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The Girls

A Novel

This book can be downloaded and read in Apple Books on your Mac or iOS device.


THE INSTANT BESTSELLER • An indelible portrait of girls, the women they become, and that moment in life when everything can go horribly wrong

The Washington Post • NPR • The Guardian • Entertainment Weekly • San Francisco Chronicle • Financial Times • Esquire • Newsweek • Vogue • Glamour • People • The Huffington Post • Elle • Harper’s Bazaar • Time Out • BookPage • Publishers Weekly • Slate

Northern California, during the violent end of the 1960s. At the start of summer, a lonely and thoughtful teenager, Evie Boyd, sees a group of girls in the park, and is immediately caught by their freedom, their careless dress, their dangerous aura of abandon. Soon, Evie is in thrall to Suzanne, a mesmerizing older girl, and is drawn into the circle of a soon-to-be infamous cult and the man who is its charismatic leader. Hidden in the hills, their sprawling ranch is eerie and run down, but to Evie, it is exotic, thrilling, charged—a place where she feels desperate to be accepted. As she spends more time away from her mother and the rhythms of her daily life, and as her obsession with Suzanne intensifies, Evie does not realize she is coming closer and closer to unthinkable violence.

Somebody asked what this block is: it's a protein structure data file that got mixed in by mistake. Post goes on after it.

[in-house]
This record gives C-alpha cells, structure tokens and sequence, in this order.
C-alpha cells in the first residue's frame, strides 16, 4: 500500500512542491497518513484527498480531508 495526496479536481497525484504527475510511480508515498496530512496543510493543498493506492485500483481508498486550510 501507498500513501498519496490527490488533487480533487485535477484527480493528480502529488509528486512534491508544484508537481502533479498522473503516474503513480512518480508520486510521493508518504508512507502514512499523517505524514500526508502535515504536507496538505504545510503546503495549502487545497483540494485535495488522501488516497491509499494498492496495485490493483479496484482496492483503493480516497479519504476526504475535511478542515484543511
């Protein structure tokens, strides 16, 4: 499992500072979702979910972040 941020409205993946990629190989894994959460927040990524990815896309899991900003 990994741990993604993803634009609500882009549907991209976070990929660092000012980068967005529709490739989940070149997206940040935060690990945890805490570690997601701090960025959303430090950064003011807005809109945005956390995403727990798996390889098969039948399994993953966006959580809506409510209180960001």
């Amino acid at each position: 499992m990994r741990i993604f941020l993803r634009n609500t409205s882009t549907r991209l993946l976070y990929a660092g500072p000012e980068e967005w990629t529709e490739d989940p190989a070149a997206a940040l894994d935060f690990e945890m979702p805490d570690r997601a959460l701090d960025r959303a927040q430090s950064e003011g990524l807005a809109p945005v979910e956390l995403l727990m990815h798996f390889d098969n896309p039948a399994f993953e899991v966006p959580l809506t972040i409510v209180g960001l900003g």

Finalist for the Los Angeles Times Book Prize • Finalist for the National Book Critics Circle John Leonard Award • Shortlisted for The Center for Fiction First Novel Prize • The New York Times Book Review Editors’ Choice • Emma Cline—One of Granta’s Best of Young American Novelists

Praise for The Girls

“Spellbinding . . . a seductive and arresting coming-of-age story.”The New York Times Book Review

“Extraordinary . . . Debut novels like this are rare, indeed.”The Washington Post

“Hypnotic.”—The Wall Street Journal

“Gorgeous.”—Los Angeles Times

“Savage.”—The Guardian

“Astonishing.”—The Boston Globe

“Superbly written.”—James Wood, The New Yorker

“Intensely consuming.”—Richard Ford

“A spectacular achievement.”—Lucy Atkins, The Times

“Thrilling.”—Jennifer Egan

“Compelling and startling.”—The Economist

From Publishers Weekly